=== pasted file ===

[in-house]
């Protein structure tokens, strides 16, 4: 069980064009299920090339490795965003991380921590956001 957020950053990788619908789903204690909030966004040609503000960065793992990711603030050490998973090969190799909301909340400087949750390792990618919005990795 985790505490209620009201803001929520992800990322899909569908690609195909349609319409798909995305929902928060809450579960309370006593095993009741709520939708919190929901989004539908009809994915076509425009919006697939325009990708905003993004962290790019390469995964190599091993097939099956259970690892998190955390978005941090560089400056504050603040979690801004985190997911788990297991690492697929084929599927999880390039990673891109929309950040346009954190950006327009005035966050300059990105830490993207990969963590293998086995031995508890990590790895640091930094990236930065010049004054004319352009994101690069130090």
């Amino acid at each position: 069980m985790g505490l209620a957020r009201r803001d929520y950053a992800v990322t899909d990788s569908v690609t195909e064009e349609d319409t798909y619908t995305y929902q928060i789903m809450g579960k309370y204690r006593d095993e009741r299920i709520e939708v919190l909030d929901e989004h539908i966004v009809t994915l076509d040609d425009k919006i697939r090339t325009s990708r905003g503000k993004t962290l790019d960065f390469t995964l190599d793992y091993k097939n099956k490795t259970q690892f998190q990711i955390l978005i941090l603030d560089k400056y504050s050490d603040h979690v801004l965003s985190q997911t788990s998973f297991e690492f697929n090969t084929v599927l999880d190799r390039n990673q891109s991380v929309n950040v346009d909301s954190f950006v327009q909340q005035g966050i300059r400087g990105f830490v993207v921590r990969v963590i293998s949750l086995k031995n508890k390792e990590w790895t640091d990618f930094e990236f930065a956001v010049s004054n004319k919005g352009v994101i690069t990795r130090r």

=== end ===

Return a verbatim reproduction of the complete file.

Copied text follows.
[in-house]
């Protein structure tokens, strides 16, 4: 069980064009299920090339490795965003991380921590956001 957020950053990788619908789903204690909030966004040609503000960065793992990711603030050490998973090969190799909301909340400087949750390792990618919005990795 985790505490209620009201803001929520992800990322899909569908690609195909349609319409798909995305929902928060809450579960309370006593095993009741709520939708919190929901989004539908009809994915076509425009919006697939325009990708905003993004962290790019390469995964190599091993097939099956259970690892998190955390978005941090560089400056504050603040979690801004985190997911788990297991690492697929084929599927999880390039990673891109929309950040346009954190950006327009005035966050300059990105830490993207990969963590293998086995031995508890990590790895640091930094990236930065010049004054004319352009994101690069130090």
């Amino acid at each position: 069980m985790g505490l209620a957020r009201r803001d929520y950053a992800v990322t899909d990788s569908v690609t195909e064009e349609d319409t798909y619908t995305y929902q928060i789903m809450g579960k309370y204690r006593d095993e009741r299920i709520e939708v919190l909030d929901e989004h539908i966004v009809t994915l076509d040609d425009k919006i697939r090339t325009s990708r905003g503000k993004t962290l790019d960065f390469t995964l190599d793992y091993k097939n099956k490795t259970q690892f998190q990711i955390l978005i941090l603030d560089k400056y504050s050490d603040h979690v801004l965003s985190q997911t788990s998973f297991e690492f697929n090969t084929v599927l999880d190799r390039n990673q891109s991380v929309n950040v346009d909301s954190f950006v327009q909340q005035g966050i300059r400087g990105f830490v993207v921590r990969v963590i293998s949750l086995k031995n508890k390792e990590w790895t640091d990618f930094e990236f930065a956001v010049s004054n004319k919005g352009v994101i690069t990795r130090r």